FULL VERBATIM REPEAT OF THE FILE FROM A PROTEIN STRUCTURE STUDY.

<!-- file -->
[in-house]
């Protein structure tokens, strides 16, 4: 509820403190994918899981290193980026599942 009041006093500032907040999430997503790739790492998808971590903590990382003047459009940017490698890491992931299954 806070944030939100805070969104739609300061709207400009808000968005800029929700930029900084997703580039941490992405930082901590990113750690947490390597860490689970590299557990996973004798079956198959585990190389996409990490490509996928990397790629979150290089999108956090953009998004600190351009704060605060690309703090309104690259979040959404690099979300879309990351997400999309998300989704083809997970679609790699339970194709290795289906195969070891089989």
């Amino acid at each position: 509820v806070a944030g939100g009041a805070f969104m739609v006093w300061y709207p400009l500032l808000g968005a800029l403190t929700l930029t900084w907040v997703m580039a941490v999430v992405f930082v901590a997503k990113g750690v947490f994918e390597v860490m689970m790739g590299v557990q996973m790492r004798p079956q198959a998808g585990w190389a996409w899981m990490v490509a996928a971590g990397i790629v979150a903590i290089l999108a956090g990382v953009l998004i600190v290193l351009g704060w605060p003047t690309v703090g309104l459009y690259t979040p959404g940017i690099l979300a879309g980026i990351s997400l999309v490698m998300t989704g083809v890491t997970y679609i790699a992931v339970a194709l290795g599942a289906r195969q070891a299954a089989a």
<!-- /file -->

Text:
[in-house]
């Protein structure tokens, strides 16, 4: 509820403190994918899981290193980026599942 009041006093500032907040999430997503790739790492998808971590903590990382003047459009940017490698890491992931299954 806070944030939100805070969104739609300061709207400009808000968005800029929700930029900084997703580039941490992405930082901590990113750690947490390597860490689970590299557990996973004798079956198959585990190389996409990490490509996928990397790629979150290089999108956090953009998004600190351009704060605060690309703090309104690259979040959404690099979300879309990351997400999309998300989704083809997970679609790699339970194709290795289906195969070891089989």
């Amino acid at each position: 509820v806070a944030g939100g009041a805070f969104m739609v006093w300061y709207p400009l500032l808000g968005a800029l403190t929700l930029t900084w907040v997703m580039a941490v999430v992405f930082v901590a997503k990113g750690v947490f994918e390597v860490m689970m790739g590299v557990q996973m790492r004798p079956q198959a998808g585990w190389a996409w899981m990490v490509a996928a971590g990397i790629v979150a903590i290089l999108a956090g990382v953009l998004i600190v290193l351009g704060w605060p003047t690309v703090g309104l459009y690259t979040p959404g940017i690099l979300a879309g980026i990351s997400l999309v490698m998300t989704g083809v890491t997970y679609i790699a992931v339970a194709l290795g599942a289906r195969q070891a299954a089989a």